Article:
Paul Dayton is a professor of oceanography in the Integrative Oceanography Division at Scripps Institution of Oceanography, University of California, San Diego.
A biological oceanographer, Dayton researches coastal and estuarine habitats, including seafloor (“benthic”) and kelp communities, as well as global fisheries. He has conducted investigations in several parts of the world, including spending 50 months in McMurdo Sound, Antarctica, performing research during more than 500 dives under the ice. The scientific papers resulting from these research projects are largely believed to have set the standard for Antarctic undersea ecology.
He has studied nearshore benthic communities in many parts of the world and is presently working on California kelp communities and Antarctic benthic communities. Dayton’s studies also include the impacts of overfishing on marine ecosystems.
Dayton coauthored a study released by the Pew Oceans Commission on the ecological effects of fishing in marine ecosystems of the U.S. The report, which has been called a “watershed” study, presents overwhelming evidence that the unintended consequences of fishing on marine ecosystems are “severe, dramatic, and, in some cases, irreversible.”
His career has been motivated by the belief that one must understand nature to protect it, and he has attempted to use analytical techniques to understand marine community systems.
He has served as a director of the Ocean Conservancy and the National Research Council Panel on Marine Protected Areas.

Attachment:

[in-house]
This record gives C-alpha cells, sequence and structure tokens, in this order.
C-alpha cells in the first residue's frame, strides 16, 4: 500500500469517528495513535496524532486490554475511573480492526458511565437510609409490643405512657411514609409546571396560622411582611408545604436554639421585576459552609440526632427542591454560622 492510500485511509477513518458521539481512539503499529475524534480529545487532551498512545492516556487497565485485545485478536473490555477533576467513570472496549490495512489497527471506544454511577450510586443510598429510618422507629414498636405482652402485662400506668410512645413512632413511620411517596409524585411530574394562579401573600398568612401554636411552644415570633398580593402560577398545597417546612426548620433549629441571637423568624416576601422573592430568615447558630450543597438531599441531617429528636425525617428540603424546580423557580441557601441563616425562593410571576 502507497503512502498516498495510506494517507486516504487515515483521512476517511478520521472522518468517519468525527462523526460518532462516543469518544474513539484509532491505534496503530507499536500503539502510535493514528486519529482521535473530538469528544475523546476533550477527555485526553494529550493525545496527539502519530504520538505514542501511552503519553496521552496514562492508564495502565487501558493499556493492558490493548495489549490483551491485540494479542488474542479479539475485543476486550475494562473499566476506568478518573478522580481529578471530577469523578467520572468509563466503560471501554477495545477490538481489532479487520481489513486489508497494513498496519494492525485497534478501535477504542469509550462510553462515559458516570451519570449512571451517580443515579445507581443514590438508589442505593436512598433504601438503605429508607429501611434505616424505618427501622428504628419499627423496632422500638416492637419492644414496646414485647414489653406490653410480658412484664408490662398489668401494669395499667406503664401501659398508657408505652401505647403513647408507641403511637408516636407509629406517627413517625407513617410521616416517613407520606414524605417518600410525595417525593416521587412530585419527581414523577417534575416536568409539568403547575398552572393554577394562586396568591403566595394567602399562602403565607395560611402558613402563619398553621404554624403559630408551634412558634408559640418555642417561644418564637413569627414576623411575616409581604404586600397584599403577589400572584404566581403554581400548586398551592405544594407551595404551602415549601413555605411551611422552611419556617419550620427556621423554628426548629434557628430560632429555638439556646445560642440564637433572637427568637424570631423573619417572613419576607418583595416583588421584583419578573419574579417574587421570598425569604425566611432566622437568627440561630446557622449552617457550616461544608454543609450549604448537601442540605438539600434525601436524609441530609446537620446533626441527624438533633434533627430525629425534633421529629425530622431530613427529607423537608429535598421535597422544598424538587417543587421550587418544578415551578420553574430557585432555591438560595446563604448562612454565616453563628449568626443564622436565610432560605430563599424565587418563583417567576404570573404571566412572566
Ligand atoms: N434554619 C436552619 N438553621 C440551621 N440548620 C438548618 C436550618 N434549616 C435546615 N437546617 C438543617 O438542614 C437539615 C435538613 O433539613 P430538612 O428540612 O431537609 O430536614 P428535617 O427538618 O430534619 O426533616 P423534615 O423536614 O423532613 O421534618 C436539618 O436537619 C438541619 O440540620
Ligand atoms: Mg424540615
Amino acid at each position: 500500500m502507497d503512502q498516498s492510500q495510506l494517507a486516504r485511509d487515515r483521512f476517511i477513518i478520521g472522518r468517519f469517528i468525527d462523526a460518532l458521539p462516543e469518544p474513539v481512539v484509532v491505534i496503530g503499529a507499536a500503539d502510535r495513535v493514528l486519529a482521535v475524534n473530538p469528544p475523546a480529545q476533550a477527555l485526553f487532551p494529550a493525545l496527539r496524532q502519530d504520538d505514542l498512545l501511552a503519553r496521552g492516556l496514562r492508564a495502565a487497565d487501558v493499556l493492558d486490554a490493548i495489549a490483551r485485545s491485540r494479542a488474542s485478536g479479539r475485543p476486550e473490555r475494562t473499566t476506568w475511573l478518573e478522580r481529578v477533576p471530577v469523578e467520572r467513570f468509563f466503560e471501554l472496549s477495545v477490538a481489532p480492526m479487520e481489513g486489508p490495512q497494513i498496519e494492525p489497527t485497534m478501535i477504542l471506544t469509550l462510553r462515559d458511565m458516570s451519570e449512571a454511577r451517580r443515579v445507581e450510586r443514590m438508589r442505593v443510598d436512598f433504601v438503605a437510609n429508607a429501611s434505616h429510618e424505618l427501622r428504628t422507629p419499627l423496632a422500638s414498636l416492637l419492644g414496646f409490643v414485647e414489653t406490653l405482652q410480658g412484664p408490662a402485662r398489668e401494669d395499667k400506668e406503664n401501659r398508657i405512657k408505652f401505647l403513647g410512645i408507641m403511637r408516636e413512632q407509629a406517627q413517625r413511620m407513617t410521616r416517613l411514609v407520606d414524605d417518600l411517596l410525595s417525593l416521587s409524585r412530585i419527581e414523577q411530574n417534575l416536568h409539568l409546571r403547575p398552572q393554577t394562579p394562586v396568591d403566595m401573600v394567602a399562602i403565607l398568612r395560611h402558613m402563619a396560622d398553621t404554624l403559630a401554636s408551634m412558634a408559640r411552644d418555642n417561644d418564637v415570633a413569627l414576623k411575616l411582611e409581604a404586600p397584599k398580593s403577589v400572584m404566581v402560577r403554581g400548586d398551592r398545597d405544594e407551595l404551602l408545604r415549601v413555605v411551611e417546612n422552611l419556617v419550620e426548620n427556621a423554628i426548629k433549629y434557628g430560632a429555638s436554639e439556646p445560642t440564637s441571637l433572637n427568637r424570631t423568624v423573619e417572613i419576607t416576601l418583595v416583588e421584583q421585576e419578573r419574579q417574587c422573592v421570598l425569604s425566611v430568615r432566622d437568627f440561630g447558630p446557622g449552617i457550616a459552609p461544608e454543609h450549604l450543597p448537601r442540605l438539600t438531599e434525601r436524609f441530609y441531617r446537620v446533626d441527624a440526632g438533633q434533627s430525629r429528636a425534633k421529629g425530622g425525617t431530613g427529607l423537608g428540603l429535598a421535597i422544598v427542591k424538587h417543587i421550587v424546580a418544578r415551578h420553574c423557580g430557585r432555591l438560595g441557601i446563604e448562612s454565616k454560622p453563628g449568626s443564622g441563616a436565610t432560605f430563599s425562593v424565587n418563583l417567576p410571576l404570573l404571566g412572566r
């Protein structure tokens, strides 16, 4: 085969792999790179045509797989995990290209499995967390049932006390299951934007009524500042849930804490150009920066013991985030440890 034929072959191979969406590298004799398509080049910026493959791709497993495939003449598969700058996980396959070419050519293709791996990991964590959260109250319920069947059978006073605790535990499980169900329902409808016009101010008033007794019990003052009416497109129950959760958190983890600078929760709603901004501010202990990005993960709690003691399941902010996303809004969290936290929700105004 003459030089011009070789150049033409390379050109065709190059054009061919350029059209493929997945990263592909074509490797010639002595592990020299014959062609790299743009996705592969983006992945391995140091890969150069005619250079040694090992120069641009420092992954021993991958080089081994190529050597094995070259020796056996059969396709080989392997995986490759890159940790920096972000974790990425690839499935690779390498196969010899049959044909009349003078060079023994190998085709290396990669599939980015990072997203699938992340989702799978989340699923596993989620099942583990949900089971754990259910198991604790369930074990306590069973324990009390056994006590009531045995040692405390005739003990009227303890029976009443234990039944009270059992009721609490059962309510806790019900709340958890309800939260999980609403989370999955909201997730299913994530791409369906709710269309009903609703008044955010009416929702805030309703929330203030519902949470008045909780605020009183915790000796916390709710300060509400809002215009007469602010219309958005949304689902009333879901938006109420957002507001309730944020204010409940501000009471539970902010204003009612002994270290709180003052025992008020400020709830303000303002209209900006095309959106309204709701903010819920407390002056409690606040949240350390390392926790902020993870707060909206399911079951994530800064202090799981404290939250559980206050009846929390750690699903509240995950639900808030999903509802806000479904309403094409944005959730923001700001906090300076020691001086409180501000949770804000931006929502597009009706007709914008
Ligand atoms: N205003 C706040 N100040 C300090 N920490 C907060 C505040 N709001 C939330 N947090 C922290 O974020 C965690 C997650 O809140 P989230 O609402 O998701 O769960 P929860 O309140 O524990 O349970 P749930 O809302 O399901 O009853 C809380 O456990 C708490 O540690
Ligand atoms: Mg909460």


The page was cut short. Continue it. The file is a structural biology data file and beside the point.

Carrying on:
Dayton was born in Tucson, AZ, and received a BSc in zoology from the University of Arizona. He earned a PhD in zoology from the University of Washington, Seattle.
Dayton received the E. O. Wilson Naturalist Award from the American Society of Naturalists and the Faculty Research Lecture Award from the UCSD Division of the Academic Senate. He also was the first winner of the Ramon Margalef Prize in Barcelona and received the third lifetime achievement award from the Western Society of Naturalists.
He received the NOGI Award, science category, from the Academy of Underwater Arts and Sciences (AUAS). The NOGI (New Orleans Grand Isle) Award is the oldest award in the diving industry. He was awarded a Scientific Diving Lifetime Achievement Award from the American Academy of Underwater Sciences. He also received an Award for Merit from the Aquarium of the Pacific in Long Beach, CA, for his outstanding scientific research and his work in management and policy.
Dayton is the only person ever to be awarded both the George Mercer and William Cooper awards from the Ecological Society of America (ESA). He was appointed a member of the U.S. Marine Mammal Commission by President George H. W. Bush. He received the Louise Burt Award for excellence in oceanographic writing from Oregon State University.
He has worked with the U.S. Marine Mammal Commission and the UC Natural Reserve System. He is a member of the ESA and the American Society of Naturalists, and is a fellow of the American Association for the Advancement of Science.
Last updated January 2016